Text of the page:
The management practices of pregnant animals vary from one animal to another. The management practices for two animals (cattle and pigs) are explained below:
(a) Cattle (Breeding to Calving or Birth): Breeders (bulls and heifer or cow) are housed in the breeders’ houses made of railed walls, concrete floors and galvanised roofing sheets. Bulls and heifers should be at least 24 months old before they are bred. Prior to mating, the heifer or cow should be properly fed on concentrate as well as on roughages such as grasses. The bull is brought to mate or serve the cow when it is on heat. The gestation period for cattle is about 283 days. During the gestation period, the cow is allowed to feed in the ranch in order to take some exercises. About eight weeks to parturition (calving), the cow is put on a special (rich) diet to set all her organs in good order for milk production after birth. This special system is called steaming up.
Constipation should be avoided by giving the animal plenty of roughages and bran in the diet. The cow is separated from the rest of the herd and is taken to the calving pen a week to calving. Adequate sanitation, comfortable beddings and clean water must be provided. At calving, the cow should not be disturbed. The cow normally stands while calving without any difficulty.
(a) Pig (Breeding to Farrowing or Birth): Breeders (gilts and boars) are housed in the breeders’ house, made of concrete floor, low wall and galvanised iron roofing sheets. Boars and gilts should be at least eight months before they are bred. The gilt must have, at least, twelve well spaced functional teats and good temperament and should not be obese. Two weeks before mating, the gilt must be dewormed and sprayed with insecticide to remove internal and external parasites.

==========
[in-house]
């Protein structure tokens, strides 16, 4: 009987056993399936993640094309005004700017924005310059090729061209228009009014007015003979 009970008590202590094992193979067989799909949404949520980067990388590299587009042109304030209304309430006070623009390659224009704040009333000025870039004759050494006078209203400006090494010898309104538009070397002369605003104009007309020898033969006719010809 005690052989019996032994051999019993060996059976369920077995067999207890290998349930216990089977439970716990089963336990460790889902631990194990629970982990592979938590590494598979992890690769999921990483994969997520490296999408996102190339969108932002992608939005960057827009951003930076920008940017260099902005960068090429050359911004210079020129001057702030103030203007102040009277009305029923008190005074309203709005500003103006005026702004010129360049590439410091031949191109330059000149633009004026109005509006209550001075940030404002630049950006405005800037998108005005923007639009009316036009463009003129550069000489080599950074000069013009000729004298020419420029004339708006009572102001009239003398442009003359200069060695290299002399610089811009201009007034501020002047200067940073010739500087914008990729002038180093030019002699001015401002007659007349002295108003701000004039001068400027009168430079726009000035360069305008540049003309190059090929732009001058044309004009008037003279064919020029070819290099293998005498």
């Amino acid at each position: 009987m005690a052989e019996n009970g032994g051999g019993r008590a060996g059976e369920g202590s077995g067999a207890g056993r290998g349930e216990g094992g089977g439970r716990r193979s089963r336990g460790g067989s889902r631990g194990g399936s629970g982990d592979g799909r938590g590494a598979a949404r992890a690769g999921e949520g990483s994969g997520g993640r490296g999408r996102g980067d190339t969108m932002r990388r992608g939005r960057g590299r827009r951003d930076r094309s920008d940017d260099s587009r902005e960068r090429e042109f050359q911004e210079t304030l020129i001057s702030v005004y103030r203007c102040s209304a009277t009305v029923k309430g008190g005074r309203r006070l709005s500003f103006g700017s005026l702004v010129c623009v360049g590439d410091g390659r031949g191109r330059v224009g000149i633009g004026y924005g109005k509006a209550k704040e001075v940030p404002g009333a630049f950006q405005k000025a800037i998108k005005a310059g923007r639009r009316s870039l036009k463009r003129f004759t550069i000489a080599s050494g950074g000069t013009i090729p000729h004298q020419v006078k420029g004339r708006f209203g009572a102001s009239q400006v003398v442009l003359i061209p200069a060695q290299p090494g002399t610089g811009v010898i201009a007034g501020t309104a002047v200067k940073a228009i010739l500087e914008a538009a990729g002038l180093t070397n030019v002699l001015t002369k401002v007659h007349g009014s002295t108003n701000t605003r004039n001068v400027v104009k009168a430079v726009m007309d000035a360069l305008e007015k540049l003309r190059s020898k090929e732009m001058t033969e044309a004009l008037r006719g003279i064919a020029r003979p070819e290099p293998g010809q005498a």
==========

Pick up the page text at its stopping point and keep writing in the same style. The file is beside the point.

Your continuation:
Flushing should be done 7 to 10 days before breeding and maintained until the animals are bred. Flushing is the process by which the feed intake of the gilt or sow is increased so that it can produce more eggs or ova and therefore, more number of fertilised eggs or ova and large litters or piglets. The gilt or sow is mated on the second day of heat and second mating is done 24 hours later. The gilt or sow should be well fed during gestation period but not overfed because there is the tendency for fat deposition which leads to small litter size, insufficient milk production and difficulty in parturition.
They should be fed on Breeder’s mash. Breeders should be given sufficient exercise to prevent the deposition of fats. Sows and gilts should be given laxative diet, rich in high fibre (grasses) to aid easy parturition and lactation. Three to four days before farrowing, the sow or gilt should be taken to the farrowing house where they will give birth to piglets. Farrowing crates, rail guards, beddings, feeding and watering troughs and heating device should be provided in the farrowing house. An attendant must be present to give a helping hand during farrowing, in case of any difficulty.
1. Briefly explain the functions of the following hormones: (a) Androgen (b) Oestrogen (c) Oxytocin (d) Progesterone (e) Luteinising hormone.
2(a) Describe the process of egg formation in poultry. (b) Enumerate six functions/ Ifto roles of the reproductive hormones in animals. (SSCE June, 1988).
3. Explain briefly the following terms: (a) Ovulation (b)Oestrus cycle (c) Gestation (d)Parturition. (SSCE obl August, 1991).
4. Bill Describe briefly the processes of egg formation in poultry. (SSCE June, to nor 1994).
5. Describe briefly the following: (a) Mating (b) Fertilisation (c) Parturition (d) Heat period (e) Ovulation. (SSCE Nov., 1994).
6. Explain briefly four of the following terms in animal reproduction: (a) Oestrus cycle (b) Heat period (c) Gestation period (d) Colostrum (e) Parturition (SSCE June, 1997)
7. List five signs of heat in animals (WASSCE June, 2007).

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